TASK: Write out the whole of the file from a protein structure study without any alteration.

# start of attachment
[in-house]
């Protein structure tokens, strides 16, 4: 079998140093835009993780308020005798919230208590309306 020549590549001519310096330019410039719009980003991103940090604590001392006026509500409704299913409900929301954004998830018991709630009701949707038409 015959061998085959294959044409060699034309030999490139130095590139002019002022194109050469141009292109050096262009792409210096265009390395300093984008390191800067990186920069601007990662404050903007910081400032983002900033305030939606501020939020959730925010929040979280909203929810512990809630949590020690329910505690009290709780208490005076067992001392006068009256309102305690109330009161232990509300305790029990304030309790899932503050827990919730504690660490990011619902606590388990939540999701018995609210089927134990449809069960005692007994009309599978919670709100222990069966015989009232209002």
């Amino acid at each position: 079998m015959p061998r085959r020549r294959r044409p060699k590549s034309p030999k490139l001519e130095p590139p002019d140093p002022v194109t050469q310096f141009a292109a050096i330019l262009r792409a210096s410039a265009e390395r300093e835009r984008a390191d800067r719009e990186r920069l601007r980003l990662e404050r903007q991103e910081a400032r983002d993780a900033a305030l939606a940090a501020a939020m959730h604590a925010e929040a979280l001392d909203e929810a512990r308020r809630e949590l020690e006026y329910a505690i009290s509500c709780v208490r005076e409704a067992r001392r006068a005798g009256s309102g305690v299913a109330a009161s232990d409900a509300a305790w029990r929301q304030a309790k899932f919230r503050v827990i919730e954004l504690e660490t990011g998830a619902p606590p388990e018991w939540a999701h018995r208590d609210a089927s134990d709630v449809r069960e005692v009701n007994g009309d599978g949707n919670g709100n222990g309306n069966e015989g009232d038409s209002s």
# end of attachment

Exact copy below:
[in-house]
């Protein structure tokens, strides 16, 4: 079998140093835009993780308020005798919230208590309306 020549590549001519310096330019410039719009980003991103940090604590001392006026509500409704299913409900929301954004998830018991709630009701949707038409 015959061998085959294959044409060699034309030999490139130095590139002019002022194109050469141009292109050096262009792409210096265009390395300093984008390191800067990186920069601007990662404050903007910081400032983002900033305030939606501020939020959730925010929040979280909203929810512990809630949590020690329910505690009290709780208490005076067992001392006068009256309102305690109330009161232990509300305790029990304030309790899932503050827990919730504690660490990011619902606590388990939540999701018995609210089927134990449809069960005692007994009309599978919670709100222990069966015989009232209002």
């Amino acid at each position: 079998m015959p061998r085959r020549r294959r044409p060699k590549s034309p030999k490139l001519e130095p590139p002019d140093p002022v194109t050469q310096f141009a292109a050096i330019l262009r792409a210096s410039a265009e390395r300093e835009r984008a390191d800067r719009e990186r920069l601007r980003l990662e404050r903007q991103e910081a400032r983002d993780a900033a305030l939606a940090a501020a939020m959730h604590a925010e929040a979280l001392d909203e929810a512990r308020r809630e949590l020690e006026y329910a505690i009290s509500c709780v208490r005076e409704a067992r001392r006068a005798g009256s309102g305690v299913a109330a009161s232990d409900a509300a305790w029990r929301q304030a309790k899932f919230r503050v827990i919730e954004l504690e660490t990011g998830a619902p606590p388990e018991w939540a999701h018995r208590d609210a089927s134990d709630v449809r069960e005692v009701n007994g009309d599978g949707n919670g709100n222990g309306n069966e015989g009232d038409s209002s």